In conclusion, area-level characteristics may play an important role in adolescent smoking, particularly for girls. Recognition of these social disparities and environmental factors could have implications for future health and indicates the need for targeting smoking prevention programs to local-level needs.

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Acknowledgments

We thank Rachel Widome for her assistance with producing the maps. This research was funded by the National Cancer Institute of the National Institutes of Health no. R01-CA086191 (Jean Forster, Principal Investigator).

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Author Information

Corresponding Author: Debra H. Bernat, PhD, School of Nursing, University of Minnesota, 308 Harvard St, 6-104 Weaver Densford Hall, Minneapolis, MN 55455. Telephone: 612-625-0444. E-mail: dbernat@umn.edu.

Author Affiliations: DeAnn Lazovich, Jean L. Forster, J. Michael Oakes, University of Minnesota, Minneapolis, Minnesota; Vincent Chen, University of Texas, Houston, Texas.

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References

  1. Johnston LD, O’Malley PM, Bachman JG, Schulenberg JE. Monitoring the future national results on adolescent drug use: overview of key findings. Bethesda (MD): US Department of Health and Human Services, National Institute on Drug Abuse; 2006.
  2. Wilcox P. An ecological approach to understanding youth smoking trajectories: problems and prospects. Addiction 2003;(98 Suppl 1):57-77.
  3. Sustaining state programs for tobacco control, data highlights. Atlanta (GA): Centers for Disease Control and Prevention; 2006.
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  5. Northridge ME, Morabia A, Ganz ML, Bassett MT, Gemson D, Andrews H, et al. Contribution of smoking to excess mortality in Harlem. Am J Epidemiol 1998;147(3):250-8.
  6. Oakes JM. The (mis)estimation of neighborhood effects: causal inference for a practicable social epidemiology. Soc Sci Med 2004;58(10):1929-52.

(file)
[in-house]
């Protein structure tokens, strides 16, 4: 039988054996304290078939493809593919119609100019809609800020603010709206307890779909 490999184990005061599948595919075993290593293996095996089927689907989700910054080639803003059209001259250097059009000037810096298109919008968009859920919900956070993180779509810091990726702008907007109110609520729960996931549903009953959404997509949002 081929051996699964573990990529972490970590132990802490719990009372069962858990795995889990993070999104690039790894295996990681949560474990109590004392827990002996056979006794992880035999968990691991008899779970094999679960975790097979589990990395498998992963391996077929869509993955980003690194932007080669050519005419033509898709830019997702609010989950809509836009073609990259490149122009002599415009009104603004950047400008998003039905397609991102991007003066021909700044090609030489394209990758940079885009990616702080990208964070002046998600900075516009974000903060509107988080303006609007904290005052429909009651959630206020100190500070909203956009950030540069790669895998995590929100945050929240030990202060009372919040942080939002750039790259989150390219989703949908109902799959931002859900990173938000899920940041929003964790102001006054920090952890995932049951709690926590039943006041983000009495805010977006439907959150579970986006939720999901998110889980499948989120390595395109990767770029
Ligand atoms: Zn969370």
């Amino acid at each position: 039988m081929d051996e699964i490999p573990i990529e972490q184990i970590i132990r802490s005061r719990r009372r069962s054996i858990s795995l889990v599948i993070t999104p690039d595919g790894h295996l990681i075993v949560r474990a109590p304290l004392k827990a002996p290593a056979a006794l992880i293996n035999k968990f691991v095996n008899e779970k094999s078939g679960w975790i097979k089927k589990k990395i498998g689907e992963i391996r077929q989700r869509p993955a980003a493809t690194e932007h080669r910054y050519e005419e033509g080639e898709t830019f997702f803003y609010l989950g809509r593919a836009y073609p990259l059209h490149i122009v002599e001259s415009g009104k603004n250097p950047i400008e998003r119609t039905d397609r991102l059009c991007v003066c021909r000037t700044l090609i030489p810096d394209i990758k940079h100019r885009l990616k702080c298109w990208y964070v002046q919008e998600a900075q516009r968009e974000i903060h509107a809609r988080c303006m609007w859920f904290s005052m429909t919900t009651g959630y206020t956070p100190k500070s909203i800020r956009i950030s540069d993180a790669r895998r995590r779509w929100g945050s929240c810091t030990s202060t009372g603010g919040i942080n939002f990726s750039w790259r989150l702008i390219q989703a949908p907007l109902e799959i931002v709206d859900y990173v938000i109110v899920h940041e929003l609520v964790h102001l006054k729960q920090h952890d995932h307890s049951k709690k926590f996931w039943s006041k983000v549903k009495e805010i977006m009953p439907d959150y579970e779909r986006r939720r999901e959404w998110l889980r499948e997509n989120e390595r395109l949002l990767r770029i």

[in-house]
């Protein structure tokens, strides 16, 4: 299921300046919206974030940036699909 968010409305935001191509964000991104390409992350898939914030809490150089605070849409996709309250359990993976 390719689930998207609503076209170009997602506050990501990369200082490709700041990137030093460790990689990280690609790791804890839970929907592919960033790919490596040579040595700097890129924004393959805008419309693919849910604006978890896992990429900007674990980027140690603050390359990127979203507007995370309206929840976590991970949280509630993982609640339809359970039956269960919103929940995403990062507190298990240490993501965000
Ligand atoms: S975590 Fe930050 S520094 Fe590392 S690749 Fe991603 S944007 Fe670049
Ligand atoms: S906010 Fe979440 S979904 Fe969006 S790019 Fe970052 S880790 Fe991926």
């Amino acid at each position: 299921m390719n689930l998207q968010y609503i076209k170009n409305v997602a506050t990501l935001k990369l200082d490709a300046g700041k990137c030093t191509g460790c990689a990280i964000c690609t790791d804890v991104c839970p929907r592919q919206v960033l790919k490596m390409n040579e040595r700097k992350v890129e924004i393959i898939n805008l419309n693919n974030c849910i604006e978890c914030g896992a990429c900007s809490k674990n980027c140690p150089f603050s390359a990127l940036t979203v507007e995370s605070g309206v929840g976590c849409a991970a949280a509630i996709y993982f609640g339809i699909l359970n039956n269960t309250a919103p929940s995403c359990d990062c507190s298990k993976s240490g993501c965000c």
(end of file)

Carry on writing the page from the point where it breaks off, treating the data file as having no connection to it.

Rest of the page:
7. Oakes JM, Kaufman JS. Methods in social epidemiology. San Francisco (CA): Jossey-Bass; 2006.
  8. Hearst MO, Oakes JM, Johnson PJ. The effect of racial residential segregation on black infant mortality. Am J Epidemiol 2008 Oct 28 [Epub ahead of print].
  9. Johnson PJ, Oakes JM, Anderton DL. Neighborhood poverty and American Indian infant death: are the effects identifiable? Ann Epidemiol 2008;18(7):552-9.
  10. Oakes JM. Invited commentary: rescuing Robinson Crusoe. Am J Epidemiol 2008;168(1):9-12.
  11. Galea S. Macrosocial determinants of population health. New York: Springer; 2007.
  12. Susser M. The logic in ecological: I. The logic of analysis. Am J Public Health 1994;84(5):825-9.
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  14. Brownson RC, Bright FS. Chronic disease control in public health practice: looking back and moving forward. Public Health Rep 2004;119(3):230-8.
  15. Summary file 3. Washington (DC): US Census Bureau; 2007. http://www.census.gov/Press-Release/www/2002/sumfile3.html.
  16. Scal P, Ireland M, Borowsky IW. Smoking among American adolescents: a risk and protective factor analysis. J Community Health 2003;28(2):79-97.
  17. Soldz S, Cui X. A risk factor index predicting adolescent cigarette smoking: a 7-year longitudinal study. Psychol Addict Behav 2001;15(1):33-41.
  18. van den Bree MB, Whitmer MD, Pickworth WB. Predictors of smoking development in a population-based sample of adolescents: a prospective study. J Adolesc Health 2004;35(3):172-81.
  19. Forster JL, Widome R, Bernat DH. Policy interventions and surveillance as strategies to prevent tobacco use in adolescents and young adults. Am J Prev Med 2007;33(6 Suppl):S335-9.
  20. Chen V, Forster JL. The long-term effect of local policies to restrict retail sale of tobacco to youth. Nicotine Tob Res 2006;8(3):371-7.